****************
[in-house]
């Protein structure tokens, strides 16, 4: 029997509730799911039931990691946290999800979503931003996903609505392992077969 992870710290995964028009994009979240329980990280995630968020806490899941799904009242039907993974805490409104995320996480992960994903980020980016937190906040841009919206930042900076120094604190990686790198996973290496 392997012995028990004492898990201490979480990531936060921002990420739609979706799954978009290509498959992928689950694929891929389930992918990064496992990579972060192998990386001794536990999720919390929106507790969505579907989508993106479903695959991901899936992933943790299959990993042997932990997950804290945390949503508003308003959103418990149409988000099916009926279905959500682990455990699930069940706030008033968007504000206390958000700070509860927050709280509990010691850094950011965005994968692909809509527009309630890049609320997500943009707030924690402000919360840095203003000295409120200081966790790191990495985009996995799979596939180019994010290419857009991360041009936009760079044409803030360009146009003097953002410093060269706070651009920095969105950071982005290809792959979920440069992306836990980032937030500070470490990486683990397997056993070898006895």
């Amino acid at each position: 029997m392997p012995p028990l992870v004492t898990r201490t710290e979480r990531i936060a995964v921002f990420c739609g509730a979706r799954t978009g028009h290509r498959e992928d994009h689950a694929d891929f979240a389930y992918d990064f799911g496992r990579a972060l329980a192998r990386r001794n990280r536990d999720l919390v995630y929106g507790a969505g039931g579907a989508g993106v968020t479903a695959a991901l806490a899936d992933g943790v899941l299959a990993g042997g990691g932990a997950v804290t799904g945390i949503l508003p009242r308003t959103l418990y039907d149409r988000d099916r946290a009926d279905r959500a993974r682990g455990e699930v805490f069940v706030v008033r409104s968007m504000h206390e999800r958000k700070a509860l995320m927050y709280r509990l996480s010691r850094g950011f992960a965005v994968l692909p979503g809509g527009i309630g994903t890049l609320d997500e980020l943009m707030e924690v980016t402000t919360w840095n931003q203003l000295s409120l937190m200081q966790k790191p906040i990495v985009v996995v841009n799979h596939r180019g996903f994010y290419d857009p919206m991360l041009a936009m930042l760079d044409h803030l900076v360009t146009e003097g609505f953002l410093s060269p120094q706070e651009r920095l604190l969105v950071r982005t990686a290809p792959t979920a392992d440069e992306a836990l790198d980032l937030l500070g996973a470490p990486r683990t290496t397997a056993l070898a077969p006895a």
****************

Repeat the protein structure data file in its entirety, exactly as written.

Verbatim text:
[in-house]
């Protein structure tokens, strides 16, 4: 029997509730799911039931990691946290999800979503931003996903609505392992077969 992870710290995964028009994009979240329980990280995630968020806490899941799904009242039907993974805490409104995320996480992960994903980020980016937190906040841009919206930042900076120094604190990686790198996973290496 392997012995028990004492898990201490979480990531936060921002990420739609979706799954978009290509498959992928689950694929891929389930992918990064496992990579972060192998990386001794536990999720919390929106507790969505579907989508993106479903695959991901899936992933943790299959990993042997932990997950804290945390949503508003308003959103418990149409988000099916009926279905959500682990455990699930069940706030008033968007504000206390958000700070509860927050709280509990010691850094950011965005994968692909809509527009309630890049609320997500943009707030924690402000919360840095203003000295409120200081966790790191990495985009996995799979596939180019994010290419857009991360041009936009760079044409803030360009146009003097953002410093060269706070651009920095969105950071982005290809792959979920440069992306836990980032937030500070470490990486683990397997056993070898006895």
């Amino acid at each position: 029997m392997p012995p028990l992870v004492t898990r201490t710290e979480r990531i936060a995964v921002f990420c739609g509730a979706r799954t978009g028009h290509r498959e992928d994009h689950a694929d891929f979240a389930y992918d990064f799911g496992r990579a972060l329980a192998r990386r001794n990280r536990d999720l919390v995630y929106g507790a969505g039931g579907a989508g993106v968020t479903a695959a991901l806490a899936d992933g943790v899941l299959a990993g042997g990691g932990a997950v804290t799904g945390i949503l508003p009242r308003t959103l418990y039907d149409r988000d099916r946290a009926d279905r959500a993974r682990g455990e699930v805490f069940v706030v008033r409104s968007m504000h206390e999800r958000k700070a509860l995320m927050y709280r509990l996480s010691r850094g950011f992960a965005v994968l692909p979503g809509g527009i309630g994903t890049l609320d997500e980020l943009m707030e924690v980016t402000t919360w840095n931003q203003l000295s409120l937190m200081q966790k790191p906040i990495v985009v996995v841009n799979h596939r180019g996903f994010y290419d857009p919206m991360l041009a936009m930042l760079d044409h803030l900076v360009t146009e003097g609505f953002l410093s060269p120094q706070e651009r920095l604190l969105v950071r982005t990686a290809p792959t979920a392992d440069e992306a836990l790198d980032l937030l500070g996973a470490p990486r683990t290496t397997a056993l070898a077969p006895a």